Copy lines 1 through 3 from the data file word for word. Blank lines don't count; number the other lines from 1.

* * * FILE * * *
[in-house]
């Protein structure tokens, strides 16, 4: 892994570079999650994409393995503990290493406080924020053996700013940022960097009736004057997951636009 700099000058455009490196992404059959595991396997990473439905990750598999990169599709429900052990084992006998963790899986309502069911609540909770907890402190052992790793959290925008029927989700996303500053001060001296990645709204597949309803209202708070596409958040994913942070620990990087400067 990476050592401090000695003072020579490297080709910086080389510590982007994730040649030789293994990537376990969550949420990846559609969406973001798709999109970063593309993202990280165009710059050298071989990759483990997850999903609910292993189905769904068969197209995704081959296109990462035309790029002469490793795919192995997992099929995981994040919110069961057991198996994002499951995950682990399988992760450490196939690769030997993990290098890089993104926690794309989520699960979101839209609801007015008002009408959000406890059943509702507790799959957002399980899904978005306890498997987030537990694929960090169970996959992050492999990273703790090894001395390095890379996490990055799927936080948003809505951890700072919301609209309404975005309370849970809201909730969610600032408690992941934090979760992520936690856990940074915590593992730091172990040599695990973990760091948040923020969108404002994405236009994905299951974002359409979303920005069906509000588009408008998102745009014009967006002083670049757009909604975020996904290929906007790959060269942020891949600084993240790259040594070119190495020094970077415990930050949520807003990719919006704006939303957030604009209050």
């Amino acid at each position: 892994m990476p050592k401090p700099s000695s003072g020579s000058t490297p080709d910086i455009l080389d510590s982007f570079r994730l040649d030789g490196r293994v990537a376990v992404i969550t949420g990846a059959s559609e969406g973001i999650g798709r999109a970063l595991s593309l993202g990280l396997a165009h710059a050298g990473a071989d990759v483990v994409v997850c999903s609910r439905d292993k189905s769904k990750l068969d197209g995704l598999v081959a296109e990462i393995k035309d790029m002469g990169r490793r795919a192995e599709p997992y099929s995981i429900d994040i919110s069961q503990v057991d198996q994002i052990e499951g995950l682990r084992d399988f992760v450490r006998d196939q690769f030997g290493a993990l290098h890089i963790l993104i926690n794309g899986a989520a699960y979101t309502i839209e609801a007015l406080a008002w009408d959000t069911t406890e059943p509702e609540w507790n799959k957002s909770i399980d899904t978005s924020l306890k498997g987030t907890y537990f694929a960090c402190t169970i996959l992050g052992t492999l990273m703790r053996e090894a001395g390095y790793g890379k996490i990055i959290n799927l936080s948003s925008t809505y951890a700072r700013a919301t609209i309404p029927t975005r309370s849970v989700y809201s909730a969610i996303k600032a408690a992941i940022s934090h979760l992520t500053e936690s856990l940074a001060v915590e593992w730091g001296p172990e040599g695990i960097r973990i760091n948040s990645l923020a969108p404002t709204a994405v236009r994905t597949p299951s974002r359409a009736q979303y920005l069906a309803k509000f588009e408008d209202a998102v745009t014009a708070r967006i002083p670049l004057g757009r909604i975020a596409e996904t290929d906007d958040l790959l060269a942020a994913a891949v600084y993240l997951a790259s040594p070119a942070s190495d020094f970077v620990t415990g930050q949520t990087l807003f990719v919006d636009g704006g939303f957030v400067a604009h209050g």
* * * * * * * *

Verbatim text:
[in-house]
């Protein structure tokens, strides 16, 4: 892994570079999650994409393995503990290493406080924020053996700013940022960097009736004057997951636009 700099000058455009490196992404059959595991396997990473439905990750598999990169599709429900052990084992006998963790899986309502069911609540909770907890402190052992790793959290925008029927989700996303500053001060001296990645709204597949309803209202708070596409958040994913942070620990990087400067 990476050592401090000695003072020579490297080709910086080389510590982007994730040649030789293994990537376990969550949420990846559609969406973001798709999109970063593309993202990280165009710059050298071989990759483990997850999903609910292993189905769904068969197209995704081959296109990462035309790029002469490793795919192995997992099929995981994040919110069961057991198996994002499951995950682990399988992760450490196939690769030997993990290098890089993104926690794309989520699960979101839209609801007015008002009408959000406890059943509702507790799959957002399980899904978005306890498997987030537990694929960090169970996959992050492999990273703790090894001395390095890379996490990055799927936080948003809505951890700072919301609209309404975005309370849970809201909730969610600032408690992941934090979760992520936690856990940074915590593992730091172990040599695990973990760091948040923020969108404002994405236009994905299951974002359409979303920005069906509000588009408008998102745009014009967006002083670049757009909604975020996904290929906007790959060269942020891949600084993240790259040594070119190495020094970077415990930050949520807003990719919006704006939303957030604009209050």
């Amino acid at each position: 892994m990476p050592k401090p700099s000695s003072g020579s000058t490297p080709d910086i455009l080389d510590s982007f570079r994730l040649d030789g490196r293994v990537a376990v992404i969550t949420g990846a059959s559609e969406g973001i999650g798709r999109a970063l595991s593309l993202g990280l396997a165009h710059a050298g990473a071989d990759v483990v994409v997850c999903s609910r439905d292993k189905s769904k990750l068969d197209g995704l598999v081959a296109e990462i393995k035309d790029m002469g990169r490793r795919a192995e599709p997992y099929s995981i429900d994040i919110s069961q503990v057991d198996q994002i052990e499951g995950l682990r084992d399988f992760v450490r006998d196939q690769f030997g290493a993990l290098h890089i963790l993104i926690n794309g899986a989520a699960y979101t309502i839209e609801a007015l406080a008002w009408d959000t069911t406890e059943p509702e609540w507790n799959k957002s909770i399980d899904t978005s924020l306890k498997g987030t907890y537990f694929a960090c402190t169970i996959l992050g052992t492999l990273m703790r053996e090894a001395g390095y790793g890379k996490i990055i959290n799927l936080s948003s925008t809505y951890a700072r700013a919301t609209i309404p029927t975005r309370s849970v989700y809201s909730a969610i996303k600032a408690a992941i940022s934090h979760l992520t500053e936690s856990l940074a001060v915590e593992w730091g001296p172990e040599g695990i960097r973990i760091n948040s990645l923020a969108p404002t709204a994405v236009r994905t597949p299951s974002r359409a009736q979303y920005l069906a309803k509000f588009e408008d209202a998102v745009t014009a708070r967006i002083p670049l004057g757009r909604i975020a596409e996904t290929d906007d958040l790959l060269a942020a994913a891949v600084y993240l997951a790259s040594p070119a942070s190495d020094f970077v620990t415990g930050q949520t990087l807003f990719v919006d636009g704006g939303f957030v400067a604009h209050g």